By Example

May 29, 1998

By Michael Jessen

Individual or group actions to reduce and recycle waste are encouraged by this column since they are the lifeline to a less wasteful society.

Waste reduction education is not easily accepted by everyone because for too many years waste has been something someone else magically whisked away for us, usually on a weekly basis right from our home.

So people who take it upon themselves to accept the challenge to help meet our province's goal of 50% less waste per capita landfilled by the year 2000 deserve our praise.

Paul Forsythe is one such individual.

Paul is the owner of the PizzaReo restaurant in the Chahko-Mika Mall in Nelson. When he was shown copies of my May 15th column which mentioned that non-recyclable Pepsi cups were used in his restaurant, he promptly contacted me to explain why and also to tell me what he does to reduce waste from his restaurant.

First of all, Paul is required to dispense Pepsi in the cups provided by Pepsi Cola Beverages. The question in Paul's mind is why is his restaurant provided with heavily waxed, non-recyclable cups when the Kentucky Fried Chicken restaurant in the same mall dispenses Pepsi in recyclable cups.

I have taken up Paul's question with Colleen Newell, vice-president of Environmental Affairs and Government at Pepsi Cola's head office in Ontario where a telephone maze has so far only allowed me to leave a message for Ms. Newell.

Paul understands that the May 15th column was not condemning his restaurant for using non-recyclable cups, but he's right that the column didn't mention all the positive things he is doing. We're more than happy to share his story because it exemplifies the type of actions others are encouraged to emulate.

One of the first things Paul did when setting up his restaurant was to install a dishwasher because he knows that food served on disposable plates (especially styrofoam) is just not as appetizing. So at PizzaReo you can have your pizza slice and other food served on a real plate with real cutlery.

Bravo to you Paul, because research indicates about 70 percent of fast food meals are eaten in the restaurant, so for a majority of the meals there's no need for disposable packaging. Even if he serves his pizza on a disposable plate, Paul invests extra money to ensure that plate is biodegradable.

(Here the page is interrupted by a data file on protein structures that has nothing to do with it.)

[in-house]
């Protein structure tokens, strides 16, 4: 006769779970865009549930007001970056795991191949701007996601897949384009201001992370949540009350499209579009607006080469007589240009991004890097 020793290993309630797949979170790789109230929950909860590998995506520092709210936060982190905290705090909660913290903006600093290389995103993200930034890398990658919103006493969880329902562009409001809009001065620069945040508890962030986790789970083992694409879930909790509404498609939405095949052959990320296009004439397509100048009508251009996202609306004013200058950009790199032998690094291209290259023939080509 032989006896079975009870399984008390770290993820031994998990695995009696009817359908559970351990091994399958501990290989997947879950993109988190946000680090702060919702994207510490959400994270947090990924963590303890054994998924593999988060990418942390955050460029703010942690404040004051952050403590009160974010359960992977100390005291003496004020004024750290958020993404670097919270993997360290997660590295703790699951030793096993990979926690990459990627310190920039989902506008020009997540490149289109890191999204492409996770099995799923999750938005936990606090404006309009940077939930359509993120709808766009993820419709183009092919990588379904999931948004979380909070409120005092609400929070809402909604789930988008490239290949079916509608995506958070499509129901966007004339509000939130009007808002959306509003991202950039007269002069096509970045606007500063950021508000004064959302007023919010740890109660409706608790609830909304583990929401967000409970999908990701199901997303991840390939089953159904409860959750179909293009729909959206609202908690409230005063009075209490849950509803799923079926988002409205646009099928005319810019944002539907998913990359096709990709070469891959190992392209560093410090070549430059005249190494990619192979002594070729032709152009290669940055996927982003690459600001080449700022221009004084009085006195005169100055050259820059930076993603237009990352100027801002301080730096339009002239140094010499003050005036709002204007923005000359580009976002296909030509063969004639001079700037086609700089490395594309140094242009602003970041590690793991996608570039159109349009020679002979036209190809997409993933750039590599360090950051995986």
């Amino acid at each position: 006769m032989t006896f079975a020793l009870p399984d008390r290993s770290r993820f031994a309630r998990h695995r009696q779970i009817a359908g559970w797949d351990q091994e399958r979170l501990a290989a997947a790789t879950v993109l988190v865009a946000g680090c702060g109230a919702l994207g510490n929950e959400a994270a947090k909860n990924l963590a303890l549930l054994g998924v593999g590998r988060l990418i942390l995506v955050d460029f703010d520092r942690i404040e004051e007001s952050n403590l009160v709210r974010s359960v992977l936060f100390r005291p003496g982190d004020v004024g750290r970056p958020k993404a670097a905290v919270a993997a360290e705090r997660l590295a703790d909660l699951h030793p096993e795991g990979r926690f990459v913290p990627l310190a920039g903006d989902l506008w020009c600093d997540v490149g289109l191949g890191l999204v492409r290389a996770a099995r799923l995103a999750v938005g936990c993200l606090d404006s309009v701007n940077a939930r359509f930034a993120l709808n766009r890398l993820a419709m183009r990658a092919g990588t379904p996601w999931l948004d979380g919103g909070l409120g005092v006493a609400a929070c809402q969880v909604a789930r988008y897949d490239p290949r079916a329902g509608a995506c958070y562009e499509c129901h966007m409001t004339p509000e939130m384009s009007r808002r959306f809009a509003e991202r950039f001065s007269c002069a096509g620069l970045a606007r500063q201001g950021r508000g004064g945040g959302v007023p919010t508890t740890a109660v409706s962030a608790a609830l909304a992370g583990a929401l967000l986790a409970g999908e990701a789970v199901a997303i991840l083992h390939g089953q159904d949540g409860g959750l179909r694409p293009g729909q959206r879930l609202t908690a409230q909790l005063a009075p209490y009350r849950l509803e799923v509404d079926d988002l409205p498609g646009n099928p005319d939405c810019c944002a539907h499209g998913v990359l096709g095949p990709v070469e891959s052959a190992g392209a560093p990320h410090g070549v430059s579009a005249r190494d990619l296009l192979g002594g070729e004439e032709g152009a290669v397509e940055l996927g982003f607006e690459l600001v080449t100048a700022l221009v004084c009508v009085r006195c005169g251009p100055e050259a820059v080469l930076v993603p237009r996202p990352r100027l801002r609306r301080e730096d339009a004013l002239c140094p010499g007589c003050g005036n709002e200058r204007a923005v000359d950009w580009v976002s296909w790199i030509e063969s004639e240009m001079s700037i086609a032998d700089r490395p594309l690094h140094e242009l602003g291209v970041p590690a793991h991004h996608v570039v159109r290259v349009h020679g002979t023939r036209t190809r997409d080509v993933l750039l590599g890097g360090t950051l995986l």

His next step was to set up a comprehensive recycling program so that all the tin cans, glass bottles, and mixed paper (not just cardboard) generated from his restaurant could be sent for recycling. The volume coming from Paul's restaurant actually prompted the Nelson Recycling Program to install 90-gallon wheeled carts for these products in the mall's recycling enclosure. Paul has even instructed mall cleanup staff to return recyclable bottles left on tables to PizzaReo for recycling.

Paul has also advised all his staff to break down the cardboard boxes and stuff them into one or more boxes. This action is much appreciated by the recycling pickup crews since loading a truck with boxes of flattened boxes is much quicker and more efficient than trying to load piles of flattened or unflattened boxes. It also improves the appearance of a businesses recycling storage area.

The PizzaReo restaurant also composts all its food waste. A number of restaurants in Nelson are doing this due to the efforts of a group called Earth Matters which two years ago established an Organic Waste Exchange. If you want restaurant food waste for composting or if your restaurant wants to find someone to take your compostable food waste, call the recycling helpline at 352-2412 and we'll try to link up providers and takers.

Napkins dispensed at PizzaReo are made from unbleached recycled paper. Paul understands that true recycling means buying recycled products.

At the end of the day, Paul is proud his restaurant produces only one bag of garbage. Paul's story is proof that one person's actions really can make a difference.

TRASH TIP - Return your six-pack rings to BC Government Liquor Stores. These rings are particularly hazardous to marine life. They're invisible under water and fish or sea birds can become tangled and die.


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